Censorship regime expands in Hong Kong


Hong Kong newspaper Ming Pao has ended the decades-long run of popular satirical cartoonist Wong Kei-kwan, known by his pseudonym “Zunzi,” after his work drew fire from government authorities. Since 1983, Zunzi’s work had lampooned city officials over corruption, authoritarianism, rights abuses, and subservience to Beijing. “Ming Pao thanks Zunzi for the 40 years he has been with us to witness the changes of the times,” the editorial department wrote in a note accompanying the artist’s last cartoon May 11. The move came after his drawings were publicly criticized by both Hong Kong Chief Executive John Lee and Security Bureau chief Chris Tang. (Nikkei Asia)

In related news, books about Hong Kong protest movements, the Tiananmen Square massacre and other subjects deemed politically sensitive by Beijing are being removed from the city’s public libraries. Last month, a government audit stated that the Cultural Services Department, which operates Hong Kong’s libraries, needed to “step up efforts in examining library materials for safeguarding national security and taking follow-up actions.” On May 16, Hong Kong media outlets reported the audit appeared to have prompted the stripping of hundreds of books from library shelves. Photon Media searched for 149 titles that were available in 2009 and found only four still listed. (The Guardian)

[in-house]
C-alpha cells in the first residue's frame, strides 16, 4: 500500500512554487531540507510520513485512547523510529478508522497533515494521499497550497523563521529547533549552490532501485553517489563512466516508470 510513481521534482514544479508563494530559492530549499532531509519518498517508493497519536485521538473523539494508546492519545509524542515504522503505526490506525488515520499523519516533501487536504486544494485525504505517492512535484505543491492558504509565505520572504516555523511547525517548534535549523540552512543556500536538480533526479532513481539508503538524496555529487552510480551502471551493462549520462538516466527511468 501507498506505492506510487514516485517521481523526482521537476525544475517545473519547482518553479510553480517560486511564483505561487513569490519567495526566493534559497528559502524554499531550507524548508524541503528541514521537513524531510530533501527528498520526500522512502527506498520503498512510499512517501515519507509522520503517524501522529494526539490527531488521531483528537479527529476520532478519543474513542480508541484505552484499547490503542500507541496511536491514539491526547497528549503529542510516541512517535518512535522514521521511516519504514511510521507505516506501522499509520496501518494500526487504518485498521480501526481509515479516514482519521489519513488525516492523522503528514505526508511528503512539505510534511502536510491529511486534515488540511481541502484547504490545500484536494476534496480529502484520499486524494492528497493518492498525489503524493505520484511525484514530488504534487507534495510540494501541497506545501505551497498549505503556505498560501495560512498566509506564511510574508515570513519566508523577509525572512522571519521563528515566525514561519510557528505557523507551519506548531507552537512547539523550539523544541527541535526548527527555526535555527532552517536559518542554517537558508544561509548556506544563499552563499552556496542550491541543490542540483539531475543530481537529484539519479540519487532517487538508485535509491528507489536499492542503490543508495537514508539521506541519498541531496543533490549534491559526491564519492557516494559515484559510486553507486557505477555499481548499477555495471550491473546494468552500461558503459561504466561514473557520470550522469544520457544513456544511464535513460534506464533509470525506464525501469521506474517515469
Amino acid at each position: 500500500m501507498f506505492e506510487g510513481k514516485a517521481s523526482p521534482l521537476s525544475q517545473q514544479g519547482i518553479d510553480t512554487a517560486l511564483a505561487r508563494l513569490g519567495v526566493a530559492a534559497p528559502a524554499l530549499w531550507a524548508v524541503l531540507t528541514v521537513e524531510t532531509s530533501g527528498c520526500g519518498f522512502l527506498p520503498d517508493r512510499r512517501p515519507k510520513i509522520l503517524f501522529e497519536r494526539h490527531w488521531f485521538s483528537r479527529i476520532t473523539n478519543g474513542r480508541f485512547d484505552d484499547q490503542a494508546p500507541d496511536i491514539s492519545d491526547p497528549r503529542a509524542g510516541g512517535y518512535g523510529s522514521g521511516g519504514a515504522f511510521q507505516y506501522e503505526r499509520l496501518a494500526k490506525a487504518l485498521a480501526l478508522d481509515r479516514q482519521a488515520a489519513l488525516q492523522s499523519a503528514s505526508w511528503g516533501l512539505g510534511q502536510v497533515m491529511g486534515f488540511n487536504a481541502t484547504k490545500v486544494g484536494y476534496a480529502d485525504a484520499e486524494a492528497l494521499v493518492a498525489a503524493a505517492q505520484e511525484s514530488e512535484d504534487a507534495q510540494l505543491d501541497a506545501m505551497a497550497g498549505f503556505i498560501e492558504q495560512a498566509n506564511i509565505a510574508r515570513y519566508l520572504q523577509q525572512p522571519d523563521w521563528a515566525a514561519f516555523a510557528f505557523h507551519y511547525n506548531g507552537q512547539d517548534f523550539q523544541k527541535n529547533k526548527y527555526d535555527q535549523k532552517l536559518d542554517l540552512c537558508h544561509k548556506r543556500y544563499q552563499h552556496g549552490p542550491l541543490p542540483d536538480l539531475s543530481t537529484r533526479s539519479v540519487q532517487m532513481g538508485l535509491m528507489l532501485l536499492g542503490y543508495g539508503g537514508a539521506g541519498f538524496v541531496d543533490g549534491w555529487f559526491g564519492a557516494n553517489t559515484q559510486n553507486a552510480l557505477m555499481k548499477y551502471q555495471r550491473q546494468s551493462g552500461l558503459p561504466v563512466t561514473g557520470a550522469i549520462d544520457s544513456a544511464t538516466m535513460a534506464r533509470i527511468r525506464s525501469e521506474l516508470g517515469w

See our last report on the global cartoon wars.

Image: Zunzi cartoon depicting a monk, representing the Chinese government, controlling the rebellious Monkey King, representing Hong Kong, by a magic incantation—China’s national anthem. Photo credit: Bill Weinberg/The Village Sun